According to the evidence submitted at hearing, the employer has a contract with Thera Matrix for onsite physical therapy at the employer=s St. Paul assembly plant. The therapy is available to the employer=s employees for both work-related and nonwork-related conditions, but employees with work-related conditions are given priority and may schedule physical therapy during work hours. The employer pays Thera Matrix a flat annual fee and is not billed per client or per service rendered.
The employee elected to receive the prescribed physical therapy at MultiCenter Physical Therapy, in Roseville, rather than at the physical therapy facility in the employer=s plant. The employer subsequently refused to pay the physical therapy bills, and the matter eventually came on for hearing before a compensation judge at the Office of Administrative Hearings. At issue was the compensability of the physical therapy bills and a claim by the employee for penalties based on the employer=s refusal to pay those bills.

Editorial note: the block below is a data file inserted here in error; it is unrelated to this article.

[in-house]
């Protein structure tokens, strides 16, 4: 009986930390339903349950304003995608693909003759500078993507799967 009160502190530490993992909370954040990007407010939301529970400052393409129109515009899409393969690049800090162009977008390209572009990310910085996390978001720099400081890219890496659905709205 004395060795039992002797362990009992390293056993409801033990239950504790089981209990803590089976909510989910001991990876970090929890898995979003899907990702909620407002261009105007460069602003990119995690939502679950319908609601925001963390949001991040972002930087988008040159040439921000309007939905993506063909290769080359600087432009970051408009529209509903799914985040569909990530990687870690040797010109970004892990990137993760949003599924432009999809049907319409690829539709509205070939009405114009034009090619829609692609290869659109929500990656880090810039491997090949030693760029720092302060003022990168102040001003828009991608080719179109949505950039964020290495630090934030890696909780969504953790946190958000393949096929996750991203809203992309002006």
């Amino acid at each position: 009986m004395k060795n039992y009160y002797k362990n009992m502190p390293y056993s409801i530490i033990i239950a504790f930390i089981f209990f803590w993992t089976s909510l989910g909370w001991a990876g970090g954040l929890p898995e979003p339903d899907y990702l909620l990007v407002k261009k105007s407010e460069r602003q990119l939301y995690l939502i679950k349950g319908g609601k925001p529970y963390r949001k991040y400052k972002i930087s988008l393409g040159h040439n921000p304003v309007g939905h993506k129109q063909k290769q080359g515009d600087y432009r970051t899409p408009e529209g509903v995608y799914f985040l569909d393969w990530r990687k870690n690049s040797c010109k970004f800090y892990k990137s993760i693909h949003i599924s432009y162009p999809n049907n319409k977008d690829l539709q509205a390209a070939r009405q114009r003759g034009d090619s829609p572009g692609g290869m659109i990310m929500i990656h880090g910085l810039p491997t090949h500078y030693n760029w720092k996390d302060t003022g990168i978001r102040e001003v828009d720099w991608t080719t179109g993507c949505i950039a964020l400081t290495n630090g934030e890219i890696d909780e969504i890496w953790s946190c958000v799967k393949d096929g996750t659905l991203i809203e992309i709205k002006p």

At the time of the hearing, the employer conceded that the physical therapy received by the employee was Anecessary@ and causally related to the employee=s admitted work injury. They maintained, however, that the employee=s treatment at MultiCenter Physical Therapy was not reasonable in view of the fact that the employee could have received the same treatment, with less expense to the employer, at the employer=s onsite physical therapy facility.